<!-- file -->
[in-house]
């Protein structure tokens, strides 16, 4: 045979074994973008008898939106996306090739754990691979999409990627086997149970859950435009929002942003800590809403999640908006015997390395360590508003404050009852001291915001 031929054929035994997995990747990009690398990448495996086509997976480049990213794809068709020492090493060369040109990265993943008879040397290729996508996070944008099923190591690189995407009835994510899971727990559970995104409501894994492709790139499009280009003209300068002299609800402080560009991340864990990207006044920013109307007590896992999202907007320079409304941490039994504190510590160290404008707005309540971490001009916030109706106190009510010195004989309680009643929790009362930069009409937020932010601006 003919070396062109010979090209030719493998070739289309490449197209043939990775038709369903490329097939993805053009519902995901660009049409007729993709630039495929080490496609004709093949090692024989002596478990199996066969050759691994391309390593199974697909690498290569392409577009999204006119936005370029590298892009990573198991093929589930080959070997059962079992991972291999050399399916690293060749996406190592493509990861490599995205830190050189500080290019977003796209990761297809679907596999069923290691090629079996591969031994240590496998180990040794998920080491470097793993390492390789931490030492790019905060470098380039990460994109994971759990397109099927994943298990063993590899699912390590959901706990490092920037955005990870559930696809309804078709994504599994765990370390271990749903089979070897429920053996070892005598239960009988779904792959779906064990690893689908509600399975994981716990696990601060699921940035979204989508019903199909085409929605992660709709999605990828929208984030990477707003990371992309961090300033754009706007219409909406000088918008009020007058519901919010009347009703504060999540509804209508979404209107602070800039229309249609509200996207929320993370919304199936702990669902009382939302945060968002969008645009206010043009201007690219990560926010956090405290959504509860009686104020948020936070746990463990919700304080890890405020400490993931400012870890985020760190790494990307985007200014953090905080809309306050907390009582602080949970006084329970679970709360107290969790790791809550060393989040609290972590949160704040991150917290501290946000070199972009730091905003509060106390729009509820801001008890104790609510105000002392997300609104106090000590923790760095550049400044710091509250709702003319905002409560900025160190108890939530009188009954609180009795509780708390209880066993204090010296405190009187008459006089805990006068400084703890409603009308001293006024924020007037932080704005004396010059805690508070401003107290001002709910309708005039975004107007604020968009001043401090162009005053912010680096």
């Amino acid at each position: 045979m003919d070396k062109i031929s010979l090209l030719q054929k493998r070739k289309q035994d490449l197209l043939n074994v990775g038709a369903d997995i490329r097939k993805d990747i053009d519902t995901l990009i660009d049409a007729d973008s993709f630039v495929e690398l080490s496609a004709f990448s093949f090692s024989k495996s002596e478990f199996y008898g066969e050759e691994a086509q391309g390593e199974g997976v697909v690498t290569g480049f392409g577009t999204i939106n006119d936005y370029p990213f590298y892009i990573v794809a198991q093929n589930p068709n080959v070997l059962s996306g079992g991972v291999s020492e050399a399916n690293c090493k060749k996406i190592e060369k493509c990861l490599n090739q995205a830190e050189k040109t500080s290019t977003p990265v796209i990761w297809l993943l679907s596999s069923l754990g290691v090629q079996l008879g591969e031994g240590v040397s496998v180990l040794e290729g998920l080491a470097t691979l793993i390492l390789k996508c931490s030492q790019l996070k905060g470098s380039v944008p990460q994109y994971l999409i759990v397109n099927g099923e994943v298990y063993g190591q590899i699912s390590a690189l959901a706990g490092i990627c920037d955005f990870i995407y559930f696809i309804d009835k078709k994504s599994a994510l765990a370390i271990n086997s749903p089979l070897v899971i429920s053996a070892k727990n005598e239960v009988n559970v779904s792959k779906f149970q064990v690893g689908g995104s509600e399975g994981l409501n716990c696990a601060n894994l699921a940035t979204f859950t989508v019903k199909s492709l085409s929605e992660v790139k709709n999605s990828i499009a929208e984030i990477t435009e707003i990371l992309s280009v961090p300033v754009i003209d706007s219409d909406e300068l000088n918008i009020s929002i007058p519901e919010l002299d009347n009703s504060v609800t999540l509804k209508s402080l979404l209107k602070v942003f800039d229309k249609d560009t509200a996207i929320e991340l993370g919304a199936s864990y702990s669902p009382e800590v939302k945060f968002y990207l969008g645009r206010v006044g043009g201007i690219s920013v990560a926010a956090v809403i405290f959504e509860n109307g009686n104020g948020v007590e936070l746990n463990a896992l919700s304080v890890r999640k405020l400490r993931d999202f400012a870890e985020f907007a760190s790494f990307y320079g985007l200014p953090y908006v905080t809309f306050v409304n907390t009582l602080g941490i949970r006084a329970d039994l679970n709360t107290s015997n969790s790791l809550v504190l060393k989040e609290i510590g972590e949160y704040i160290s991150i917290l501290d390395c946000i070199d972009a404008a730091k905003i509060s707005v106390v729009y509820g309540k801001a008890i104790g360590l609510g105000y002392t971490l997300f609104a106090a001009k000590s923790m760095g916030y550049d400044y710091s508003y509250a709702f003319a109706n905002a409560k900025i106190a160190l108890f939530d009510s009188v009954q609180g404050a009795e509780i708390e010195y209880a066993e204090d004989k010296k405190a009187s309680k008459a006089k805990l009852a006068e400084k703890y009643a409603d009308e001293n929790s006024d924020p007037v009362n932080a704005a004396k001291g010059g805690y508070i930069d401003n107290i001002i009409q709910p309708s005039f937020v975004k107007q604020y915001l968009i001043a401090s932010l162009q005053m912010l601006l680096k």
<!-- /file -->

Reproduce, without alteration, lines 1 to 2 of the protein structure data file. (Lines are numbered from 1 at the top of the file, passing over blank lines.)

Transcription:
[in-house]
């Protein structure tokens, strides 16, 4: 045979074994973008008898939106996306090739754990691979999409990627086997149970859950435009929002942003800590809403999640908006015997390395360590508003404050009852001291915001 031929054929035994997995990747990009690398990448495996086509997976480049990213794809068709020492090493060369040109990265993943008879040397290729996508996070944008099923190591690189995407009835994510899971727990559970995104409501894994492709790139499009280009003209300068002299609800402080560009991340864990990207006044920013109307007590896992999202907007320079409304941490039994504190510590160290404008707005309540971490001009916030109706106190009510010195004989309680009643929790009362930069009409937020932010601006 003919070396062109010979090209030719493998070739289309490449197209043939990775038709369903490329097939993805053009519902995901660009049409007729993709630039495929080490496609004709093949090692024989002596478990199996066969050759691994391309390593199974697909690498290569392409577009999204006119936005370029590298892009990573198991093929589930080959070997059962079992991972291999050399399916690293060749996406190592493509990861490599995205830190050189500080290019977003796209990761297809679907596999069923290691090629079996591969031994240590496998180990040794998920080491470097793993390492390789931490030492790019905060470098380039990460994109994971759990397109099927994943298990063993590899699912390590959901706990490092920037955005990870559930696809309804078709994504599994765990370390271990749903089979070897429920053996070892005598239960009988779904792959779906064990690893689908509600399975994981716990696990601060699921940035979204989508019903199909085409929605992660709709999605990828929208984030990477707003990371992309961090300033754009706007219409909406000088918008009020007058519901919010009347009703504060999540509804209508979404209107602070800039229309249609509200996207929320993370919304199936702990669902009382939302945060968002969008645009206010043009201007690219990560926010956090405290959504509860009686104020948020936070746990463990919700304080890890405020400490993931400012870890985020760190790494990307985007200014953090905080809309306050907390009582602080949970006084329970679970709360107290969790790791809550060393989040609290972590949160704040991150917290501290946000070199972009730091905003509060106390729009509820801001008890104790609510105000002392997300609104106090000590923790760095550049400044710091509250709702003319905002409560900025160190108890939530009188009954609180009795509780708390209880066993204090010296405190009187008459006089805990006068400084703890409603009308001293006024924020007037932080704005004396010059805690508070401003107290001002709910309708005039975004107007604020968009001043401090162009005053912010680096």